Arts & Entertainment

Tintin’s Professor Tarragon’s villa for sale

Watermael-Boitsfort, Belgium, Apr 29 (EFE).- The real mansion house Belgian cartoonist Hergé used as inspiration for Professor Tarragon’’s home in ‘The 7 Crystal Balls’ is on sale for $1.6 million.

The 1905 bourgeois villa, which boasts 425 square meters of living space and a vast wooded garden, was designed by architect Alban Chambon for the family behind multinational chemical company Solvay and is now on sale for 1,480,000 euros ($1.62 million).

The facade of Number 6 – on Delleur Avenue, in the commune of Watermael-Boitsfort, a Brussels residential suburb – was accurately depicted on pages 27 and 28 of the comic.

At the time Hergé (1907-1983) created the story, he was living in a much more humble home on number 17 on the same street.

One day, while taking a stroll with colleague Edgar P. Jacobs, he spotted the mansion and decided it was the perfect setting for Professor Tarragon’s house.

They sketched the building’s exterior but did not reproduce the interior to avoid issues with the Nazis, as they thought that the house was occupied by Gestapo officers.

“Hergé never entered (…). He started making comics during World War II, during the German occupation, and it was difficult for a cartoonist to make sketches, even dangerous because they could have taken him for a spy or a terrorist,” Maxime Blause, head of the We Invest real estate company in charge of the sale, tells EFE.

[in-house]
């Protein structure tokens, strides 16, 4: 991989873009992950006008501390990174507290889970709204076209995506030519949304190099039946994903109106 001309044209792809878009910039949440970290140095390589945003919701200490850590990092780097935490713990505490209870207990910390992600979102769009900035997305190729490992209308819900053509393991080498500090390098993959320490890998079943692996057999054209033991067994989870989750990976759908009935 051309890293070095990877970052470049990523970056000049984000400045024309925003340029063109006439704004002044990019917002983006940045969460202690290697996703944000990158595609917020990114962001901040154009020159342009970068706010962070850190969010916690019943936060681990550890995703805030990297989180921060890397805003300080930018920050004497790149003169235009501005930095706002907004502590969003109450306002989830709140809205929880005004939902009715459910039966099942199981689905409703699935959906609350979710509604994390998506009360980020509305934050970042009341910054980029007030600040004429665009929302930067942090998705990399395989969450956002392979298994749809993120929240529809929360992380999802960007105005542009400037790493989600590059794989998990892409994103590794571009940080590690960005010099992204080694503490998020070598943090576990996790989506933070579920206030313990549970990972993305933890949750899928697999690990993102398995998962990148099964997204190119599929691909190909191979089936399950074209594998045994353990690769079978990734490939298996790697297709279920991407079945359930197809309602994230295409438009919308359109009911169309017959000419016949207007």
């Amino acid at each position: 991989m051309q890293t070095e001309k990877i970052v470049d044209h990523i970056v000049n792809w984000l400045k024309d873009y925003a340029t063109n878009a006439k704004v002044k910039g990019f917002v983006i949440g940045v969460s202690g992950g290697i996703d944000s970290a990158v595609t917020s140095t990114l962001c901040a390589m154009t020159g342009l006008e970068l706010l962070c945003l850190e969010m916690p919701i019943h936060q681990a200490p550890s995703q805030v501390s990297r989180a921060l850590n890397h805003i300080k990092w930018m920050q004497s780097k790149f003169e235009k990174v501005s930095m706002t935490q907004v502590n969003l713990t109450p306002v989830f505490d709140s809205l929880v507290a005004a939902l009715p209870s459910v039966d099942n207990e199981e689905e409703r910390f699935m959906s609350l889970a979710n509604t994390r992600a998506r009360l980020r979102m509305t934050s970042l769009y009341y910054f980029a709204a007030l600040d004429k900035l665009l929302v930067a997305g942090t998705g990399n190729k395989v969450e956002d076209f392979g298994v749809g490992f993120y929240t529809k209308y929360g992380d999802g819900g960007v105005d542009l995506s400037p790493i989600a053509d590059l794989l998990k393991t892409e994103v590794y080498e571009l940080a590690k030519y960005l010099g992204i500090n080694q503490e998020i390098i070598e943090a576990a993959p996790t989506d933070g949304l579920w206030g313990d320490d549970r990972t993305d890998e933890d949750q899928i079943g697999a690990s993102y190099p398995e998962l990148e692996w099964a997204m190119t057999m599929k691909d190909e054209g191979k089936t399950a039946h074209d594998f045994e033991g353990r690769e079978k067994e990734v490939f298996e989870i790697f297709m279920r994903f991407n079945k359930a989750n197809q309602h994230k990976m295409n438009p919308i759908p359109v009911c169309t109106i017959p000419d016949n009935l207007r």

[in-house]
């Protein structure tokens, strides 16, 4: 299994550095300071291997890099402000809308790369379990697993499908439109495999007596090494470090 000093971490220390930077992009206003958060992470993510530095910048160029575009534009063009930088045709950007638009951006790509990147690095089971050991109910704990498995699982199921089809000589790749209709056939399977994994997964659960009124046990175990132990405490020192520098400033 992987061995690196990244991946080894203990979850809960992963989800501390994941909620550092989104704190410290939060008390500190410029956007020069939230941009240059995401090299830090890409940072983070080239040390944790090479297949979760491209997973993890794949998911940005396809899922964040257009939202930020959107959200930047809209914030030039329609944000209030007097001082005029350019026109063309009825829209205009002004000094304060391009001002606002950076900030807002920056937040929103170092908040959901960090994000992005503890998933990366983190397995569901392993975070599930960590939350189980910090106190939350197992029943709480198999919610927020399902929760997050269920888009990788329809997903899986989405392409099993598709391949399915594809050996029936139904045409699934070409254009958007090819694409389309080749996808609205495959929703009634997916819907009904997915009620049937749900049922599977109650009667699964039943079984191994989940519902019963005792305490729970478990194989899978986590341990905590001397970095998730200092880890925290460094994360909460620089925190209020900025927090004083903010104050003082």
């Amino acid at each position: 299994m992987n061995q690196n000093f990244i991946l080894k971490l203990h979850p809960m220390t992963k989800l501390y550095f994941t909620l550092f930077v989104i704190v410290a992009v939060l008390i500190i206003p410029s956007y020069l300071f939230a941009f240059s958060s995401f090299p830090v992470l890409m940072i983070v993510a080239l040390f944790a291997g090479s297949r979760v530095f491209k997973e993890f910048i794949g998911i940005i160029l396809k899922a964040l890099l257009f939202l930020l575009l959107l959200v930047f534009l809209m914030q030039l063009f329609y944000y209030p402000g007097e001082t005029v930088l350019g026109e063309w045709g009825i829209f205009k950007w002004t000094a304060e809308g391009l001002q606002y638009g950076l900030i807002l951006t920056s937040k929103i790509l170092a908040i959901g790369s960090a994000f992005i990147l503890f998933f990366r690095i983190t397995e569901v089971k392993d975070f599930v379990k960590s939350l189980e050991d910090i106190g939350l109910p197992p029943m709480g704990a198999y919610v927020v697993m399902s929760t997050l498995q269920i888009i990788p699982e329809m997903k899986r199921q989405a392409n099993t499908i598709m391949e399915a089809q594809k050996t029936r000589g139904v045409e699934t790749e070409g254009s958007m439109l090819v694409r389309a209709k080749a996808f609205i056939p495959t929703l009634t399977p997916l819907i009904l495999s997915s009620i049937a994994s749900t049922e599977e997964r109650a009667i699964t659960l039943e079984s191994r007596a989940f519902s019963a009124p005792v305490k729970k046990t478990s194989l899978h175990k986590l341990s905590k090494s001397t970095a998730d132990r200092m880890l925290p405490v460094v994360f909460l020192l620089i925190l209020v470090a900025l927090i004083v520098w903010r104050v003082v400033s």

The Nazis could also have confused him with a member of the Resistance conspiring against occupation forces, although the cartoonist, whose real name was Georges Remi, was not overtly critical of Nazi ideology, a fact that continues to cast a shadow on his legacy.

Thus, Hergé let his imagination run wild for his sketches of the villa’s rooms where Tintin investigates the disappearance of several archaeologists linked to the discovery of an Inca tomb in Peru.

The Belgian creator often drew inspiration from real places, such as the Moulinsart Castle where Captain Haddock resides which is inspired by the French castle of Cheverny, or the house of Professor

Topolino which was recreated from a house in the Swiss town of Nyon.

Heger also used real people to create his fictitious characters, and Professor Tarragon’s real-life template was Belgian Jean François Désiré Capart (1877-1947), an ethnographer and Egyptologist.

The current owners of the house have kept a framed cover of the Tintin album in the lobby honoring the house’s link to ‘The 7 Crystal Balls’.

“The value is estimated on the house’s square meters, on the value of the land and the construction, but not really on the added value of Tintin and Professor Tarragon,” the seller adds. EFE


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